A rational film board; The NFB's forays into new media show how a cultural institution can remain relevant at the age of 70
by Robert Fulford

(The National Post, 7 April 2009)

To understand how the National Film Board of Canada sees itself in the year of its 70th birthday, we must grapple with two newish words, webisode and mobisode.

They describe methods of communication the NFB wants to make available to us. Tom Perlmutter, the film commissioner, speaking recently to the Canadian Radio-television and Telecommunications Commission, said that we need to build our national competence in online communications. For the good of our society and our culture, "We need to ensure broad-based digital literacy." As part of that development, "We need to see webisodes, mobisodes, interactive content," all made within a Canadian context.

He didn't explain what those two words mean, presumably because everyone in the media business already knows, but in the interests of broad-based interactive understanding, it may be helpful to define them.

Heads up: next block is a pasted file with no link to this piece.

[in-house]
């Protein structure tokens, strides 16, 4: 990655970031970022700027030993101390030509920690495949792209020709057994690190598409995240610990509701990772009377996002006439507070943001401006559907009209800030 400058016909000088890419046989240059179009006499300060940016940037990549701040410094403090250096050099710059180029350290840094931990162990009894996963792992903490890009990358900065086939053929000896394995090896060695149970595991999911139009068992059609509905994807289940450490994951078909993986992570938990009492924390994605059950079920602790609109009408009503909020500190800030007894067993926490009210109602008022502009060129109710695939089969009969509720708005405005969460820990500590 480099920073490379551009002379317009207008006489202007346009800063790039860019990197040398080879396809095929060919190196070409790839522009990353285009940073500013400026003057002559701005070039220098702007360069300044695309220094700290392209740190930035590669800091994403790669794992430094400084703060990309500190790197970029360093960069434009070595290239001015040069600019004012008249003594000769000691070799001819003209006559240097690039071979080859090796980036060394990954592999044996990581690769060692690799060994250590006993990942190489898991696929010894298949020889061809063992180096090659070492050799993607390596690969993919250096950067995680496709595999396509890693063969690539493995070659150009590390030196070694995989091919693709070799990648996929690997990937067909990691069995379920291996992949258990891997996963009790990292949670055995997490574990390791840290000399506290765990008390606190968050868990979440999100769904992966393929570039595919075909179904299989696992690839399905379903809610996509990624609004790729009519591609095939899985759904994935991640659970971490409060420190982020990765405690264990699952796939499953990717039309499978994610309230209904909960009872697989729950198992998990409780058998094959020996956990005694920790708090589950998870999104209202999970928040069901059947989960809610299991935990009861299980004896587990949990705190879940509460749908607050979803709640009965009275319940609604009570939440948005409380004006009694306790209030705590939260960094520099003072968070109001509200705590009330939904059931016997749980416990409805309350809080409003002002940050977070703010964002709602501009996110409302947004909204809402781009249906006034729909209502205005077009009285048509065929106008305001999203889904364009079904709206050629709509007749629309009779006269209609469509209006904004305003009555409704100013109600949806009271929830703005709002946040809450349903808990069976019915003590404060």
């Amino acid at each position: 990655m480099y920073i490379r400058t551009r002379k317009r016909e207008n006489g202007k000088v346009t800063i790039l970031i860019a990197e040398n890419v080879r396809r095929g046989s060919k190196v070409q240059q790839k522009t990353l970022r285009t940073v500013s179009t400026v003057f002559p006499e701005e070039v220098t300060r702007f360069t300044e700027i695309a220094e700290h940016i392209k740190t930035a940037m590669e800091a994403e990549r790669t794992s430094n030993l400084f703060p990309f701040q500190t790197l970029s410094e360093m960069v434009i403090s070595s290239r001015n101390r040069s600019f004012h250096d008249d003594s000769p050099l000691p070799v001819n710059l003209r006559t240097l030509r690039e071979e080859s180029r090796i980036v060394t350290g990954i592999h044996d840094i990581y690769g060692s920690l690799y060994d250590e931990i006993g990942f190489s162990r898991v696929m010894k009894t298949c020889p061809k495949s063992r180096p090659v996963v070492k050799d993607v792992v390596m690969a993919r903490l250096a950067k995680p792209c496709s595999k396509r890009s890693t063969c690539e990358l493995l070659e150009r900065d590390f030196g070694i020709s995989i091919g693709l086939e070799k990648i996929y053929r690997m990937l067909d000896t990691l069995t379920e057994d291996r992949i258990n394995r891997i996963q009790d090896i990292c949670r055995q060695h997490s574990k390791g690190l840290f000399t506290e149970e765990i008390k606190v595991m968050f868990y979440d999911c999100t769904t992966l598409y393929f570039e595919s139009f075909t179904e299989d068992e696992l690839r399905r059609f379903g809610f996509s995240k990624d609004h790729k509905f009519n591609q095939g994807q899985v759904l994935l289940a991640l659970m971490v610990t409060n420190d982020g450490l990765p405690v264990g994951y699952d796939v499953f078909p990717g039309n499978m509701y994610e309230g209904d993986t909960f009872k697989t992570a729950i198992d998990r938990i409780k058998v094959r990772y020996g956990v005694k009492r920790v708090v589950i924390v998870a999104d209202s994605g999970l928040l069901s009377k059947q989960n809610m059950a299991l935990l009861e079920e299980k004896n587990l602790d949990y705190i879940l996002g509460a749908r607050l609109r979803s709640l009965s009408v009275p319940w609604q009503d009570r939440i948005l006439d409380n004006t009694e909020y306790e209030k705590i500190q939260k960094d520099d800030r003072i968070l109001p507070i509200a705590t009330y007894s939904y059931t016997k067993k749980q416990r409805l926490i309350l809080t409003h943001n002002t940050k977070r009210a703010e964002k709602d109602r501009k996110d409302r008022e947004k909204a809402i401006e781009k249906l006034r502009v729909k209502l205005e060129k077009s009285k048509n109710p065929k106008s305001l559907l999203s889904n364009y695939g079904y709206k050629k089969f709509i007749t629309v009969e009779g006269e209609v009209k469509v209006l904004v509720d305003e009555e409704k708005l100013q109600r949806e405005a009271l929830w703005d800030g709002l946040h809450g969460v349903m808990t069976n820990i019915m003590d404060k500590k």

A webisode is an episode of drama or comedy, carried on the web, like a TV episode but usually shorter. It's viewed on a computer. A mobisode is similar, but it's for watching on a mobile telephone. The NFB has been moving vigorously into this new territory. With two partners it's become the first agency in Canada to create original productions for mobile phones.

Prime minister Mackenzie King created the Film Board on May 2, 1939 and soon placed it in the hands of John Grierson, an imaginative and ambitious Scot who had invented the term "documentary" some years earlier. Over the decades, it's been one of the more effective federal agencies, but it has unfortunately spent much of its life under the shadow of obsolescence. A slightly antiquated aura appeared as early as the mid-1940s, when audiences that had loved it in wartime turned against its solemn, bureaucracy-heavy tone.

Ever since, the board has made a habit of reinventing itself through animation, films for TV, feature films and (most spectacularly) innovative forms of documentary. Sometimes, it disappears from public view, then suddenly returns to the headlines, perhaps by winning an Academy Award for a film that few of its owners, the Canadian taxpayers, have ever seen.